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‘A Light Shines in the Dark: Exposing Modern Slavery’ – Sweta Srivastava Vikram’s Poetry Focuses on Abuse and Trafficking of Women

Posted on by in News, Poetry

The Wedgwood Quartet and The Saint Cecilia Group teamed up to present, “A Light Shines in the Dark: Exposing Sweta Srivastava Vikram Reading_Human Trafficking Fundraiser_Washington DCModern Slavery,” a concert to raise awareness of human trafficking in the 21st Century on Saturday, August 10th, at 8pm at the First Congregational United Church of Christ in Washington DC. It was an evening of music, poetry, photographs and plain talk.

The program included performances by violist Chiara Kingsley Dieguez, clarinetist Cindy Wolverton, and The Wedgwood Quartet; readings by award-winning poet, novelist, and author Sweta Srivastava Vikram; photographs by AWFF founder Kay Chernush; and a first-hand account by writer, advocate and trafficking survivor Barbara Amaya.

Slavery is not an evil confined to the annals of history. It is a horrific reality experienced by men, women, and children—today, here in this country, here in this city, in neighborhoods just blocks from the White House. They are victims of sex trafficking, abusive domestic servitude, debt bondage, and migrant and child labor trafficking.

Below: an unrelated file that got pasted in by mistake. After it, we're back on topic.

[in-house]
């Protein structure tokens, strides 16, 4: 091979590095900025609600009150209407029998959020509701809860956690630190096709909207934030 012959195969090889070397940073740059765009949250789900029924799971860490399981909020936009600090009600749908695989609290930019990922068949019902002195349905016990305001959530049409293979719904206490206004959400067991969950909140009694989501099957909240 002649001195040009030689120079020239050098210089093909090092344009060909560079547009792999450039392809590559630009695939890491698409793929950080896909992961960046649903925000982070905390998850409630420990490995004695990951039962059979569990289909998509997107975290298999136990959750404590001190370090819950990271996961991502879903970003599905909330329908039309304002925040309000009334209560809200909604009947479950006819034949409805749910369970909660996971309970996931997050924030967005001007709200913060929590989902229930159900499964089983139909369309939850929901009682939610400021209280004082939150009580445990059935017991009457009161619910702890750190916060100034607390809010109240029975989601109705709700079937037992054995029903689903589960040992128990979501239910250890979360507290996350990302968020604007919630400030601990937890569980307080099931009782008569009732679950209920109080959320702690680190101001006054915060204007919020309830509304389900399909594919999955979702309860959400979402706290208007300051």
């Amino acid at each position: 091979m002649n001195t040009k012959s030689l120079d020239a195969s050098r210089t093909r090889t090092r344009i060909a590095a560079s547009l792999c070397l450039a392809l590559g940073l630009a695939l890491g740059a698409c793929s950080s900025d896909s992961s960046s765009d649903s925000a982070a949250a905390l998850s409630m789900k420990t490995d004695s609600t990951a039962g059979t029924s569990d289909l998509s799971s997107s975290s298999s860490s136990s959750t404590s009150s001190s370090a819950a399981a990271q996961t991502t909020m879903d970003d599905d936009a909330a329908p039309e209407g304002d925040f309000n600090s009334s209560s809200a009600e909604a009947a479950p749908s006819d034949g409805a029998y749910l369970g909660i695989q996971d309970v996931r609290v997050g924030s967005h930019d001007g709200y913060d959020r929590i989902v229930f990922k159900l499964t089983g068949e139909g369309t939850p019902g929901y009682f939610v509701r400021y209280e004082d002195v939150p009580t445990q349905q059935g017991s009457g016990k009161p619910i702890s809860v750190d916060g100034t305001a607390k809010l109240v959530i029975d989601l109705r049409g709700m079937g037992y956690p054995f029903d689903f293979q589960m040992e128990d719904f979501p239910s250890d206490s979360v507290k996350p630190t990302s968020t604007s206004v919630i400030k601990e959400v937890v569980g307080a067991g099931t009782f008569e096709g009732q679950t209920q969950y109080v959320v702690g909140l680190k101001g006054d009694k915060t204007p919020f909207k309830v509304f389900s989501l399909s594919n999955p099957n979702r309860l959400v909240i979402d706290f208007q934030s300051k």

This benefit concert was designed to shed light on a very modern evil and let survivors know that they are not alone. The belief: together, we can end human trafficking, and restore beauty to lives touched by ugliness.

Sweta Srivastava Vikram, a MHP author, read three poems at this event from her books, Beyond the Scent of Sorrow and No Ocean Here. Her poem, “Brothel,” from No Ocean Here exposes the problem of sex trafficking of Nepalese girls into India. Most of these girls are lured by the promise of employment or marriage.

In her poem “Smell of Burnt Curry and Skin”, also from No Ocean Here, Sweta focuses on women in Bangladesh who have become victims of acid throwing attacks because they couldn’t procure the amount of dowry their husbands and in-laws desired and refused to be trafficked to the Middle East. In “Unholy men”, a poem from her poetry collection, Beyond the Scent of Sorrow, Sweta addresses the problem of sex trafficking using eco-feminism where she compares the landscape and stories of nature in southwestern region of Portugal & draws a parallel between situations of women worldwide.

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